Perceptual, reward-based, and other decisions are deliberative processes that depend on the ability to accumulate uncertain information over time. In dynamic environments, this process must be adaptive to account effectively for changes in the relevance and reliability of new inputs. For example, environmental changes can occur mid-decision. Such changes can render previous inputs obsolete and thus require adjustment of the accumulation process. Recent work has begun to examine decision-making under these kinds of dynamic conditions, resulting in a growing understanding of computational, behavioral, and physiological properties of adaptive evidence accumulation. However, a critical gap remains in our understanding of the underlying neural mechanisms: no study to date has identified representations of this kind of adaptive decision variable that flexibly accumulate information to drive behavior. Our goal is to fill this gap using highly interacting theoretical and experimental approaches to understand how and where in the brain such decision variables are encoded. Specifically, we will test the hypothesis that brain circuits that encode near-perfect integration of evidence under static conditions are highly flexible and implement more adaptive processes that approximate key features of ideal-observer models under dynamic conditions. We propose three Specific Aims, as follows.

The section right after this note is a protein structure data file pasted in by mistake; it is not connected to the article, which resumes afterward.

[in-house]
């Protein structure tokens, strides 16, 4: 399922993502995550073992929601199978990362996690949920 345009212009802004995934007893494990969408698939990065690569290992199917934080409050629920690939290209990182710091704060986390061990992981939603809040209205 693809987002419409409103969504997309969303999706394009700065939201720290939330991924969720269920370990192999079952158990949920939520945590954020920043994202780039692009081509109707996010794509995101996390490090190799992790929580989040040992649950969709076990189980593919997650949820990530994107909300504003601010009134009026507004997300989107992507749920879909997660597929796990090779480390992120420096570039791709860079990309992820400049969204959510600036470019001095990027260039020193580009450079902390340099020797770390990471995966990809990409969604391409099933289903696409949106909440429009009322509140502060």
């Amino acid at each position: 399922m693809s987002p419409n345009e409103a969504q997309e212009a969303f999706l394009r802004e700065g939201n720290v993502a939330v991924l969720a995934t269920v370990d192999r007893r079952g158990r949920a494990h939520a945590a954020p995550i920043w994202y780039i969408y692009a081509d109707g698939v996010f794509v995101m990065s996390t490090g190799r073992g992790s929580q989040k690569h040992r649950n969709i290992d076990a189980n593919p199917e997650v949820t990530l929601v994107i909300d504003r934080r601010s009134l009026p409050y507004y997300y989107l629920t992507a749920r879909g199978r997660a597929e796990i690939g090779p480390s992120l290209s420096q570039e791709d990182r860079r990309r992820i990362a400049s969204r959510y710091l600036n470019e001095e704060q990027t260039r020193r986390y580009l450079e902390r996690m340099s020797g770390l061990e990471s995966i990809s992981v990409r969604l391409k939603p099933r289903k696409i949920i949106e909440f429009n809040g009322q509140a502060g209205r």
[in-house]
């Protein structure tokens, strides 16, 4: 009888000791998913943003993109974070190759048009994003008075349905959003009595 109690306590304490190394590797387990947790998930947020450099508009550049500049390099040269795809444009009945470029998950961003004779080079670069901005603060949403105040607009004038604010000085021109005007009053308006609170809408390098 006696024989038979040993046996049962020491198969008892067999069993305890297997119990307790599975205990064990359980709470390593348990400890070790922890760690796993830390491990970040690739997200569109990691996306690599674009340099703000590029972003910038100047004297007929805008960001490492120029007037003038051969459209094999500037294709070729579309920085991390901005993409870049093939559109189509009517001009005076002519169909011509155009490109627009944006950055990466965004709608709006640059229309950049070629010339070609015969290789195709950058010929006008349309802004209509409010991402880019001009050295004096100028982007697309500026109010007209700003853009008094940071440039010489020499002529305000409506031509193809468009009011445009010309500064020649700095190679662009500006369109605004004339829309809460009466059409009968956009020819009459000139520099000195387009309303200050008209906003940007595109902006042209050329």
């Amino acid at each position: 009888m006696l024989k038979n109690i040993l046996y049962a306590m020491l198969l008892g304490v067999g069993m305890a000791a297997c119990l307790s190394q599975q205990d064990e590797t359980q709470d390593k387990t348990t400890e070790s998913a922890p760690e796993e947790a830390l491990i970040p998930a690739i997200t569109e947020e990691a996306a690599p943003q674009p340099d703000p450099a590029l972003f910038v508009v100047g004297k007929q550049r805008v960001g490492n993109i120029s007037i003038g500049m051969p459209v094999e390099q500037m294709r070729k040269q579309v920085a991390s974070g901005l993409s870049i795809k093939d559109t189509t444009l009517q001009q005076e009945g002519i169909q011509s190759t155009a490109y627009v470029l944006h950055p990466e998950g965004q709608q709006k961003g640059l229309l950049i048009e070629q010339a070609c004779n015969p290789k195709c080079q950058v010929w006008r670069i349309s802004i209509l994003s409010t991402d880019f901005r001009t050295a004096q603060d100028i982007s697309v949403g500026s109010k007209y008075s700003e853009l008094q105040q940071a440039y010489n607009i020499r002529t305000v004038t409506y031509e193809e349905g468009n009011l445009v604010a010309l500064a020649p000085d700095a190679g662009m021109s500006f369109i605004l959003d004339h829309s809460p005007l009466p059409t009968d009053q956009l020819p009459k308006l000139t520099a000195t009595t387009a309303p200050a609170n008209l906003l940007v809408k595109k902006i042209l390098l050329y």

Aim 1 is to develop computational models of neural circuits that can approximate normative evidence accumulation in dynamic environments.
Aim 2 is to determine principles of adaptive evidence accumulation used by human subjects performing dynamic decision tasks.
Aim 3 is to identify-representations-of-adaptive-evidence-accumulation-in-parietaJ-and-prefrontaJ- ne1.Jra1-acti11ity-of monkeys performing dynamic decision tasks. Together, these integrated computational, behavioral, and neurophysiological approaches will provide novel insights into the many aspects of higher brain function and complex behaviors that depend on processing information in a manner that is not tied reflexively to immediate sensory inputs or motor outputs. We also have a strong data-sharing strategy that will help ensure that this unique data set will be made available for research and teaching purposes. 1 ---
The proposed work is basic research designed to identify mechanisms of flexible decision-making. In the long run, this work will help inform new diagnoses and treatments of disorders that include deficits in cognition and decision-making, including schizophrenia, autism, and attention-deficit/hyperactivity disorder (ADHD).